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United by Purple

A multicultural Freo

Alex Silvagni of the Fremantle Dockers in action during the 2014 AFL Round 14 match between the Fremantle Dockers and the Brisbane Lions at Patersons Stadium, Perth on June 21, 2014. (Photo: Daniel Carson/AFL Media)
Did you know Alex Silvagni's mum was born in India?
As the AFL celebrates Multicultural Round this week, it’s time to take a look at where the roots of some of our Fremantle players originated.

The club has nine players who have one or both of their parents born overseas.

Zac Clarke’s father hails from the United States, which might explain the afro and love for all things basketball.

Tendai Mzungu can probably thank his Zimbabwean dad for his awesome endurance capabilities.

Anthony Morabito’s mother was born in Italy, and while Alex Silvagni’s heroes most likely include Rocky Balboa and the ‘Fonz’, it’s not Italy that gives him his multicultural status. His mother was born in India, as was Clancee Pearce’s.

Hayden Crozier also has ties to the Subcontinent, with his dad coming from Sri Lanka.

Rookie-listed Michael Wood, who kicked four goals in a quarter for Peel Thunder on the weekend, has ties to New Zealand, with his father from the land of the long white cloud.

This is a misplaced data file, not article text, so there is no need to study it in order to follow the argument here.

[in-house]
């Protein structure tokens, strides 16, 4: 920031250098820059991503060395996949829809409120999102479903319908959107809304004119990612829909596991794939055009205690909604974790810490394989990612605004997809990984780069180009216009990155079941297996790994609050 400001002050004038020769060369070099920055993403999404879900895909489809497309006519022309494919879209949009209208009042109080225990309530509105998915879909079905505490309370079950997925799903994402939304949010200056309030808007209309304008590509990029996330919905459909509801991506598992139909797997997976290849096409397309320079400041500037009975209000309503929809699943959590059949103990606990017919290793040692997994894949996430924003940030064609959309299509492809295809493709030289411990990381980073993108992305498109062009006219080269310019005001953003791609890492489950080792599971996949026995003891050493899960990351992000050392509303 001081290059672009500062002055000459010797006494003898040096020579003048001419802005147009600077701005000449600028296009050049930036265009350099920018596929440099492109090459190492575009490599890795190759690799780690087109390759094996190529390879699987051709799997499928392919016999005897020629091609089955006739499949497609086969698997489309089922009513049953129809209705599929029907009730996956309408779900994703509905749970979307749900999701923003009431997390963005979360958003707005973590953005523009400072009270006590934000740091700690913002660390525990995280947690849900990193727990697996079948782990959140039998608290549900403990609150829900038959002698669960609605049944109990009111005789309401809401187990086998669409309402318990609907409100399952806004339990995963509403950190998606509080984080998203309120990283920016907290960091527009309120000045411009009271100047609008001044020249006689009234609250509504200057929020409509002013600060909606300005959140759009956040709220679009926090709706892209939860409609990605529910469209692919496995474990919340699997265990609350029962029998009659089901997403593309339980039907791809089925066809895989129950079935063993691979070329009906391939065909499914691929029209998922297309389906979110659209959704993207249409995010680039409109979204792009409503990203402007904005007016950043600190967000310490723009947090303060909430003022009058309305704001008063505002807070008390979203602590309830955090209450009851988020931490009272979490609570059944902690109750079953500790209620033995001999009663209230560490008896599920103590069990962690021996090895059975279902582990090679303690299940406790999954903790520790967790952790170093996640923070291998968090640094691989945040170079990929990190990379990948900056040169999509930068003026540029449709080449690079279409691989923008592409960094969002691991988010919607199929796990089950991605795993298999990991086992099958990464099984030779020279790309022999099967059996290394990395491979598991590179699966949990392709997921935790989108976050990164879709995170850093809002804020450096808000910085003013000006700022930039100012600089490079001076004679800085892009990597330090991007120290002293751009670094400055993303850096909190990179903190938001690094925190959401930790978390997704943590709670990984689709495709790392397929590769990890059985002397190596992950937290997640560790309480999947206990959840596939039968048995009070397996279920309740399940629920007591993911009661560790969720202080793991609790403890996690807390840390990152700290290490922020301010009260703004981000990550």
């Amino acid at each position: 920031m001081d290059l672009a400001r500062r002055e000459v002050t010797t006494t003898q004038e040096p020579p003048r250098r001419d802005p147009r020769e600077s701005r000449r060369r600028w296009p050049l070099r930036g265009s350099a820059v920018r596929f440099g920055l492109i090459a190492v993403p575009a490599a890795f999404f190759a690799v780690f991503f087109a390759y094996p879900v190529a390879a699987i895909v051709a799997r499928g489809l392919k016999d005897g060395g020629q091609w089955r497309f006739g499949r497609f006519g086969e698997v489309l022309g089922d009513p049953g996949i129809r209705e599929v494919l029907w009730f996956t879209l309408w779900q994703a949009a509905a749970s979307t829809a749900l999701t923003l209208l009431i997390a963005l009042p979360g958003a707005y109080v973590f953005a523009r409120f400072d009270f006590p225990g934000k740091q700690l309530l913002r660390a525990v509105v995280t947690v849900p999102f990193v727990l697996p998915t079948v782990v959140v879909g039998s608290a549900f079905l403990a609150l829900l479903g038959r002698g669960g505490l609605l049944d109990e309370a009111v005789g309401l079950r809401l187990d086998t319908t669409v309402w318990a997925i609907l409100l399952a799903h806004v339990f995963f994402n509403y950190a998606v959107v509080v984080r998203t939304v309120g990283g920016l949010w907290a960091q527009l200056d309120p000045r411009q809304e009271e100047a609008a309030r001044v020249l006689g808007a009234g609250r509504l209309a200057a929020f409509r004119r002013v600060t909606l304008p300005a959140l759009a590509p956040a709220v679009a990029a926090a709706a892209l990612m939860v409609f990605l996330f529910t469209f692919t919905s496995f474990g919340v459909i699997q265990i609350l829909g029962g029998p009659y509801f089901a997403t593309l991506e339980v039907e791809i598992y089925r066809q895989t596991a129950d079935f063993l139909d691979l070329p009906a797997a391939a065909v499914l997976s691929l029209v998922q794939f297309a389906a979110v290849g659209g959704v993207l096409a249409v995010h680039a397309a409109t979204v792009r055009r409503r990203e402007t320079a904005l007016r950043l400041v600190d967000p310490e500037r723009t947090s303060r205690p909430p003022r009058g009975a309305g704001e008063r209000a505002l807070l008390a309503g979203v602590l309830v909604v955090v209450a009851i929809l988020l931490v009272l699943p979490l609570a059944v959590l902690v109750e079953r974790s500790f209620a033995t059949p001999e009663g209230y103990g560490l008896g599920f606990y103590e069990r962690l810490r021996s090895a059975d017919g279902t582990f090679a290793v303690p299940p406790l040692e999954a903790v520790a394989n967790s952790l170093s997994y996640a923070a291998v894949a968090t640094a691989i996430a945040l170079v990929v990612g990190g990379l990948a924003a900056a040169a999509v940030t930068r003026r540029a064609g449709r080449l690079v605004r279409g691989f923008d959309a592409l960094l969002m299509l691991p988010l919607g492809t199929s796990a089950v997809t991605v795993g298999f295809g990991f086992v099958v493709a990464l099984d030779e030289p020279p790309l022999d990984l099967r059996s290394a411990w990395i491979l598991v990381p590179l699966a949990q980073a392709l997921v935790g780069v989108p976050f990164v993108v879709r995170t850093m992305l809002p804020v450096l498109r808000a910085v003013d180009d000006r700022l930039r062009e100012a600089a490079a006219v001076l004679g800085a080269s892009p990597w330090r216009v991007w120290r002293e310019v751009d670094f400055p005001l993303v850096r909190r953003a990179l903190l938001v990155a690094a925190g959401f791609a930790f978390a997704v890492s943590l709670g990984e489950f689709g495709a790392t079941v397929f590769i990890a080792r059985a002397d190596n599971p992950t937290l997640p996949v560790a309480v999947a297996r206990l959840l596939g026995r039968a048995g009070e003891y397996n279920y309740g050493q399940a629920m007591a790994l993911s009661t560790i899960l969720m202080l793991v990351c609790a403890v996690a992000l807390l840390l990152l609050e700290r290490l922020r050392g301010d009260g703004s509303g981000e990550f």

Chris Mayne and Garrick Ibbotson have a connection with the Spice Girls, Robbie Williams and the Queen, with ‘Mayney’s’ dad and ‘Ibbo’s’ mum born in England.

Australian Football has the extraordinary power to bring people together regardless of background. Everything’s possible when we unite through the love of the game.

This AFL Multicultural Round, we celebrate the many wonderful cultures who all share a common passion for footy and that no matter who you are or where you come from, AFL is a sport that embraces everyone willing to get involved and have a good time.

The Fremantle Dockers are a great example of the diversity within Australia, so this weekend when we take on St Kilda at Etihad Stadium, why don’t you cheer for us in a different language!

Forza Freo (Italy)
Vamos Freo (Spanish)
Hup Freo (Dutch)
Allez Freo (French)
Los geht's Freo (German)

That’s just a few, whatever your language is, go freo!